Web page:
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RISC-V, the open-standard Instruction Set Architecture (ISA) conceived by UC Berkeley developers in 2010, is going from strength to strength.
The RISC in RISC-V stands for Reduced Instruction Set Computer, meaning it’s designed to simplify each individual instruction given to the computer.
As RISC-V is an open standard, anyone can implement, customize, and expand the ISA to suit their requirements. RISC-V isn’t the first open ISA: Several older RISC ISAs, including POWER and SPARC, have been released into the public domain as open source. The OpenRISC project has proved popular in academic and hobbyist circles, for example. Yet none have gained the industry-wide traction of RISC-V.
In addition, Cadence’s Tensilica RISC processors are well known for their customizable capabilities. Though not an open standard, Tensilica processors are proven in many DSP applications, such as audio, imaging, communications, and much more. In many instances, a Tensilica DSP can be coupled with a RISC-V processor for control and other functions.
In a word: freedom. Whether you’re a pre-seed start-up, home hobbyist, or industry heavyweight, RISC-V offers a way to design and build a chip for your device, customized to contain everything you need and nothing you don’t.
RISC-V is also an ISA sans frontières. Given the unprecedented geopolitical and supply-chain implications obstructing the free trade of semiconductor technology today, companies from the US and Europe to China and Russia are turning to, and even collaborating in enhancing, RISC-V as a global, open specification. Another key driver for RISC-V’s success is in its flexibility. With Moore’s Law slowing and the cost and complexity of designing a chip skyrocketing, chip designers are turning from process node scaling to embracing specialized computing in answering new compute requirements.
Unlike commercial ISAs, which disallow free modification, RISC-V also allows users to implement custom instructions and extensions enabling highly specialized chips, optimized for unique and specific workloads. Extensions include atomic operations and support for AI and HPC-centric processing such as floating-point math (bfloat), matrix multiply, vector extensions, and quantization.
Much of the initial negativity towards RISC-V was around unbridled customization and the danger this will lead to fragmentation. A key benefit of more tightly controlled commercial ISAs is the ability to port code between different processor IP with minimal adaptation. Remove the controls, and you may end up with thousands of differently customized ‘fragmented’ versions of a processor IP, each only capable of successfully running software specifically written to be compatible with it.
RISC-V International, which coordinates the development of the RISC-V instruction set architecture (ISA), is taking steps to mitigate fragmentation by getting anyone building a custom extension to release it publicly so that it can be ratified and standardized by the RISC-V community.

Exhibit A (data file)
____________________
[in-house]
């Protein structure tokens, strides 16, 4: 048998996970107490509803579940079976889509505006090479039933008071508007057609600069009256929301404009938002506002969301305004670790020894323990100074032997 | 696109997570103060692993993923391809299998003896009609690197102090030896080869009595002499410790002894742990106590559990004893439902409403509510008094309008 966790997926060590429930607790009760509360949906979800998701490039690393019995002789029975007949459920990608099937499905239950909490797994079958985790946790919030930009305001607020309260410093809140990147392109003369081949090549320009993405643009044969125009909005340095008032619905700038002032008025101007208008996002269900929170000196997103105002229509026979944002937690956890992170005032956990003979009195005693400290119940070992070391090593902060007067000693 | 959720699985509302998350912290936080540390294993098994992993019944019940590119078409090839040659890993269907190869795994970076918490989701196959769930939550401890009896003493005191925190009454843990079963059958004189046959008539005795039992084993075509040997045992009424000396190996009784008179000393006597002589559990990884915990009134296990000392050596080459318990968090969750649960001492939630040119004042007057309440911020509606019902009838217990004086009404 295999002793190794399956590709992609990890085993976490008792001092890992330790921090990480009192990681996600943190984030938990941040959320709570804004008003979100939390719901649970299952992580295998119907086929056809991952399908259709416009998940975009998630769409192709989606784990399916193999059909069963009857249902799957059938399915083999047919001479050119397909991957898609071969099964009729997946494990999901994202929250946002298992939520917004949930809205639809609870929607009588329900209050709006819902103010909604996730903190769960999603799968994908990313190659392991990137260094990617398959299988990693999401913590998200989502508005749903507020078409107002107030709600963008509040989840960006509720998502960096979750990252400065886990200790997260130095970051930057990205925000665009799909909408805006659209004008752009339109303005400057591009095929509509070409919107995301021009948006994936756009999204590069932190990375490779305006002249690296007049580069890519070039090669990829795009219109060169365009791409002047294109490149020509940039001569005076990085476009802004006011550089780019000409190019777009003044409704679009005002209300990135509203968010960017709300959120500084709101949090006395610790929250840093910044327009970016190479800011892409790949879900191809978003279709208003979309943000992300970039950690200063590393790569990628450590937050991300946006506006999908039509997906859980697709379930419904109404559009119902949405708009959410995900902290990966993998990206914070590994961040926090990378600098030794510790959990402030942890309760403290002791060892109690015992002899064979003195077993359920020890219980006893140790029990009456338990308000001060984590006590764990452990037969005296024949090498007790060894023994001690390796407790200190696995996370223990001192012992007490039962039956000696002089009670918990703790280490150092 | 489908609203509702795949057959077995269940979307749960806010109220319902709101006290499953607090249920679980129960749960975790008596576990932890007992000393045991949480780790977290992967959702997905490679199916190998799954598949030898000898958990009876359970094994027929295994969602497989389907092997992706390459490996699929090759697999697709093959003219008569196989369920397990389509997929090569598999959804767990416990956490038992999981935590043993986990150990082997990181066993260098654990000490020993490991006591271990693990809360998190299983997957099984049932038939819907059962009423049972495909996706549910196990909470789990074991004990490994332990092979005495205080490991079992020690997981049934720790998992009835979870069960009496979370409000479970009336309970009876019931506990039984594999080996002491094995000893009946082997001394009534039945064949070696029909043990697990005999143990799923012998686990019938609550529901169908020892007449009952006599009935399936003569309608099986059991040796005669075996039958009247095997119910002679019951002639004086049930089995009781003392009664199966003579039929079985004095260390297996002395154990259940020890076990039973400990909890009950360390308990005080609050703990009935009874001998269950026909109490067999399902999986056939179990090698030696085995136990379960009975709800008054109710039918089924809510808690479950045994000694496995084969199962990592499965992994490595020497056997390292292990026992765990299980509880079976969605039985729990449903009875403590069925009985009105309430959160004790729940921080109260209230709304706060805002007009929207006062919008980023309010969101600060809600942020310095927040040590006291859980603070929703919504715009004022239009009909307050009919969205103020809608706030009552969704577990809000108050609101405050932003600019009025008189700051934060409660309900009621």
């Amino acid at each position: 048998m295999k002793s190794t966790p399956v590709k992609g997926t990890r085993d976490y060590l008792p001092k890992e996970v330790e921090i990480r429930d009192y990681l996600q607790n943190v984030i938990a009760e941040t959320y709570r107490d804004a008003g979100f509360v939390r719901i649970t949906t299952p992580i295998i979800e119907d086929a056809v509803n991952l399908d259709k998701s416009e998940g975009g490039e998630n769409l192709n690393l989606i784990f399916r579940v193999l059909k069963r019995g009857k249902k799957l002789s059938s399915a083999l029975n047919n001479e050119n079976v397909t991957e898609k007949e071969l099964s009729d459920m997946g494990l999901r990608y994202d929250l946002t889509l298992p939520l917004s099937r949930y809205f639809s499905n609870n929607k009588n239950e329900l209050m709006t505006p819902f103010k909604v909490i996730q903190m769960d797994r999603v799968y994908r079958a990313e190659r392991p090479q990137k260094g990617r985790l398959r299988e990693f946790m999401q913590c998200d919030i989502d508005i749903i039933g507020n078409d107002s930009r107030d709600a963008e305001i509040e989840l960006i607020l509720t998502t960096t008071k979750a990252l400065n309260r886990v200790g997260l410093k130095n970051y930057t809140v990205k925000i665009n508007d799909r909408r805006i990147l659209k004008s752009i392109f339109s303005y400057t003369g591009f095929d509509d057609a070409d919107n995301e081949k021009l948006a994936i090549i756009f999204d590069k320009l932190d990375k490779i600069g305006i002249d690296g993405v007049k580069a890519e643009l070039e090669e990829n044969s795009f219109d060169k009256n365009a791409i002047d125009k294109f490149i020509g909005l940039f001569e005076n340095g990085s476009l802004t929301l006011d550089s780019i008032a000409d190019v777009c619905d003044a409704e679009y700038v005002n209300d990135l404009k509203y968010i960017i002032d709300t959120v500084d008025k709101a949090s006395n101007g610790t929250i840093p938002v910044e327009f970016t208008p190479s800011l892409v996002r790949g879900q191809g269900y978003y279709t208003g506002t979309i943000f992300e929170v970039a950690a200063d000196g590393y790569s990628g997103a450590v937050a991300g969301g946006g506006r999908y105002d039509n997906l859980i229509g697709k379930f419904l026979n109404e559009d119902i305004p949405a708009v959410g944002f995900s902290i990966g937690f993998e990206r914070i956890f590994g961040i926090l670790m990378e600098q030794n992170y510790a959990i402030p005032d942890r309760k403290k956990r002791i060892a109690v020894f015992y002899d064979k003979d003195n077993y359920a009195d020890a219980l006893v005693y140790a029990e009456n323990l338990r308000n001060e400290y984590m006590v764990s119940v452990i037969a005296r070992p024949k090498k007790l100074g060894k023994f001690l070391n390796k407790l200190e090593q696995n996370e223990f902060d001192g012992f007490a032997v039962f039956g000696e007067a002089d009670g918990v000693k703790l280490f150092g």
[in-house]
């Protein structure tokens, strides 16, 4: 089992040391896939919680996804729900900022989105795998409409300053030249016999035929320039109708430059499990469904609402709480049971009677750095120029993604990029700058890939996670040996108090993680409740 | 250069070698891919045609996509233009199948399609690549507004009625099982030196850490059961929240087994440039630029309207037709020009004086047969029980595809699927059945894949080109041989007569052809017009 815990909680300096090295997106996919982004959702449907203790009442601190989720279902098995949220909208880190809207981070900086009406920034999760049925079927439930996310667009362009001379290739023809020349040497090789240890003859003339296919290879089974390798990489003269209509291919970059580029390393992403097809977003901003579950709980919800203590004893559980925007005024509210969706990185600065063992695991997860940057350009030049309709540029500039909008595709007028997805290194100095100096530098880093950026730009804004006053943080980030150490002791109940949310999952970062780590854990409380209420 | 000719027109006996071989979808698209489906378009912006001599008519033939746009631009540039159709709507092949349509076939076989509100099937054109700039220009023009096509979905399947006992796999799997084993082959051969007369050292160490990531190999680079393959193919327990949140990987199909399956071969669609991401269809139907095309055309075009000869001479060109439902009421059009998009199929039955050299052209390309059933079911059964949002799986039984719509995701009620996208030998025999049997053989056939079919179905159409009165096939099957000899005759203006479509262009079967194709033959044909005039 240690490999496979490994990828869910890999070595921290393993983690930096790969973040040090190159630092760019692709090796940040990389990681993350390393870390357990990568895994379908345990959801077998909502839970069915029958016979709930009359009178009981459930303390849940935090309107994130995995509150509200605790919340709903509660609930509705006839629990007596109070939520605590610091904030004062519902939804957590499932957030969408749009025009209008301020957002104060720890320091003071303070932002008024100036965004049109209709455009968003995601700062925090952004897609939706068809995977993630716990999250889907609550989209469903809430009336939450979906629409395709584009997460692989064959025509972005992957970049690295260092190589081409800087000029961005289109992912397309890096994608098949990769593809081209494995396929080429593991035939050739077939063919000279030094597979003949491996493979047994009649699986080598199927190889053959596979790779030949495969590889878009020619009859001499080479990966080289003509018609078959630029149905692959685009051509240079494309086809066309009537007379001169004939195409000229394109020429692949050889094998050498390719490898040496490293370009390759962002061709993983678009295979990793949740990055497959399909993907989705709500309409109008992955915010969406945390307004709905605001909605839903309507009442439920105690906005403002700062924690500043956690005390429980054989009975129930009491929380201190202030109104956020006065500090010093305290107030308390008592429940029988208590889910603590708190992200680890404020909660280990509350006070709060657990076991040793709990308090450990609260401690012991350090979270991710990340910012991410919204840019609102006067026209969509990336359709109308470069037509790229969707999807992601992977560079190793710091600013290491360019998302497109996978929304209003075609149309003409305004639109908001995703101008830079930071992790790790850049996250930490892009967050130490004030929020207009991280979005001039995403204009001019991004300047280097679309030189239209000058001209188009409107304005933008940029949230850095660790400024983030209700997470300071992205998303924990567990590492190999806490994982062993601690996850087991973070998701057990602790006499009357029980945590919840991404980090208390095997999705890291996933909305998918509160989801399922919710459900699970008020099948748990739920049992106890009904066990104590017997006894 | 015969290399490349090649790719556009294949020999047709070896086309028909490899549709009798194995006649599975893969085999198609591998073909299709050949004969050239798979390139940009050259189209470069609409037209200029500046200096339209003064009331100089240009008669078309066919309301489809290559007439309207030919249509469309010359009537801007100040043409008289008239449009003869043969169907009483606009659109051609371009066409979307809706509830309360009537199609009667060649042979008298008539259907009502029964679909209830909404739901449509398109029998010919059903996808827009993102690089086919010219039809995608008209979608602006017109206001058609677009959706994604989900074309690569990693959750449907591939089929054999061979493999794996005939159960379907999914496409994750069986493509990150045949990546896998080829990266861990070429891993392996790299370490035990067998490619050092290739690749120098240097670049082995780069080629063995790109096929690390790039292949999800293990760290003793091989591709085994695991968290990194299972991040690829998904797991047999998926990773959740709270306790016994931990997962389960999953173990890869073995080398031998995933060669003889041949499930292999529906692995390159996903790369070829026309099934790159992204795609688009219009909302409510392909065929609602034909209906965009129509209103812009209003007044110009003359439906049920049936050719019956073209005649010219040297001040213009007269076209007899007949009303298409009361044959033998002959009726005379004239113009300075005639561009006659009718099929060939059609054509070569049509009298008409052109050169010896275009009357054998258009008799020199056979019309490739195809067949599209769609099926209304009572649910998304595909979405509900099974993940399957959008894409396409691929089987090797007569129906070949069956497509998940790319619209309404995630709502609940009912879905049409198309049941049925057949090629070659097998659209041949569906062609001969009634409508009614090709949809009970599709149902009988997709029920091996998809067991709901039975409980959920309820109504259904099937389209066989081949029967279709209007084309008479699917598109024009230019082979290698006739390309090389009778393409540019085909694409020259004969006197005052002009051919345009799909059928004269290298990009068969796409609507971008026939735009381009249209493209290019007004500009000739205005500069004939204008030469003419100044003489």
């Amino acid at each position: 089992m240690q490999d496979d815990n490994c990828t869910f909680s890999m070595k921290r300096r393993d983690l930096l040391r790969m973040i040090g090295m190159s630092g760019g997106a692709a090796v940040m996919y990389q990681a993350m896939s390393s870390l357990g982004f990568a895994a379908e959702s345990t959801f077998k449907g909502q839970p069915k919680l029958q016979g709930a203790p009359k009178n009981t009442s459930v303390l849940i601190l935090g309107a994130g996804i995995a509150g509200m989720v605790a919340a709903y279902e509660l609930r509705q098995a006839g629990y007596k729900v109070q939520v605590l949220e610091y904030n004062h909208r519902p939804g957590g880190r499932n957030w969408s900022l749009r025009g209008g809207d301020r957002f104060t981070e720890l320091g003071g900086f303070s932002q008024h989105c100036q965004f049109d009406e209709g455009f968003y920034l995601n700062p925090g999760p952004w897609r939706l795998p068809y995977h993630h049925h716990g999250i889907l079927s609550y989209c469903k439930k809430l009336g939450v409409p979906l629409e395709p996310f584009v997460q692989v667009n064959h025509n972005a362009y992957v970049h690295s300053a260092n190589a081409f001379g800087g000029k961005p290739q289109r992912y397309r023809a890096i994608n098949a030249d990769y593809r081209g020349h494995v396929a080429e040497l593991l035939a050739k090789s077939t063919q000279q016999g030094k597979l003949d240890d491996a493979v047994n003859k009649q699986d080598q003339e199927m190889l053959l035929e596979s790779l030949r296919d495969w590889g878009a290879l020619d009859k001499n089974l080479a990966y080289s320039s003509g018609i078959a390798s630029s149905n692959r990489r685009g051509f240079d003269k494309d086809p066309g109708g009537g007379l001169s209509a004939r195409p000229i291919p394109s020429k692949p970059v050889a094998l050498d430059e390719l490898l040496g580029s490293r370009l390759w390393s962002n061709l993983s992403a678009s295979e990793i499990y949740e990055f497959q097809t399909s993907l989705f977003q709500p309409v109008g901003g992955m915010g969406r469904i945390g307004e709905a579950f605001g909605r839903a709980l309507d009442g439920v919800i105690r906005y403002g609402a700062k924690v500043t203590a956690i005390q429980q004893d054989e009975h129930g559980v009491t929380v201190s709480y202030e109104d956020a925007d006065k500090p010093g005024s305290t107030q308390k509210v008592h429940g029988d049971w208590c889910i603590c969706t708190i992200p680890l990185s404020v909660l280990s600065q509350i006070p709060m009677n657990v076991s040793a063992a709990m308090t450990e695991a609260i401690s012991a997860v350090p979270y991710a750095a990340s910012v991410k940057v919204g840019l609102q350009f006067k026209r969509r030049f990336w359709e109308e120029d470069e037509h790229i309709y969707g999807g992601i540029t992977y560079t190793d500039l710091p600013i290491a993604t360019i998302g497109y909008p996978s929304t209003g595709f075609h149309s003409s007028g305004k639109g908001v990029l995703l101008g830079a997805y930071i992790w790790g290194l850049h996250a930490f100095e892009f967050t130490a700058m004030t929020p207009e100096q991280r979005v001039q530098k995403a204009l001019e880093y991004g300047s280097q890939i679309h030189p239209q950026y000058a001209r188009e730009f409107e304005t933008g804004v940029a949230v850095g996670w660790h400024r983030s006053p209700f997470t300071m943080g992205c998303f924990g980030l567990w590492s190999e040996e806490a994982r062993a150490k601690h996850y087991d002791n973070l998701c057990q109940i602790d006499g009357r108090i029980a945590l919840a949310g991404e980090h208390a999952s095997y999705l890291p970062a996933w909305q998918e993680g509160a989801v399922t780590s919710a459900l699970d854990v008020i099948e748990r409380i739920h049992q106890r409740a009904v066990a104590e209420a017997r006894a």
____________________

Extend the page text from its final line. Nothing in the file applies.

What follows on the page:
The industry has been quick to embrace RISC-V, and it shows no sign of slowing. For obvious reasons, academia has embraced RISC-V as a free teaching and learning tool. In enterprise markets, companies of all sizes, down to individuals, are making use of the RISC-V ISA in designing hardware to suit a wide range of applications, including artificial intelligence (AI), virtual and augmented reality (VR and AR, collectively XR), automotive, cloud, high-performance computing (HPC), Internet of things (IoT), storage, edge devices and network infrastructure.
RISC-V is already on a clear path to gain significant market share in the embedded space, in processors used for auxiliary functions outside a device’s main application processor. These are deeply-embedded applications – the end user doesn’t know RISC-V is in the chip, yet it’s there performing key functions like power-up sequencing, state machine control, and voltage trim and monitoring.
Yet every week, we see headlines suggesting RISC-V’s application in high-performance applications, too. In June 2022, a collaboration between university students at Università di Bologna and CINECA, the largest supercomputing center in Italy, resulted in the first RISC-V supercomputer capable of showing balanced power consumption and performance. And in September 2022, NASA announced that its next-generation High-Performance Spaceflight Computing (HPSC) processor will be built on RISC-V.
In theory, the RISC-V ISA is open for anyone to download and use to design their own custom silicon chip. In reality, it’s not that simple.
Consider that, on average, over 75 percent of the time and cost of designing a new chip goes on functional verification – ensuring that a chip will function as it’s supposed to before it’s taped out (physically realized in silicon) – and afterwards, validation.
This process has become ever more expensive as chip designers embrace smaller process nodes. Designing something at 3nm requires design teams of perhaps thousands of engineers working tens of thousands of hours and costing hundreds of millions of dollars just for the functional verification step.
Compared to the costs associated with simulating, designing, and validating a RISC-V chip from scratch, licensing ready-made and pre-validated RISC-V cores from a growing list of commercial IP vendors often makes economic sense. Most vendors offer customization for specialized workloads, too.
Of course, if you’re meeting the economy of scale to enable you to design something truly unique with the RISC-V ISA, you’ll need electronic design automation (EDA) tools capable of working with the RISC-V ISA in simulating, designing, and verifying your design.
Learn more about the tools you need to get started in designing and verifying a RISC-V chip with Cadence.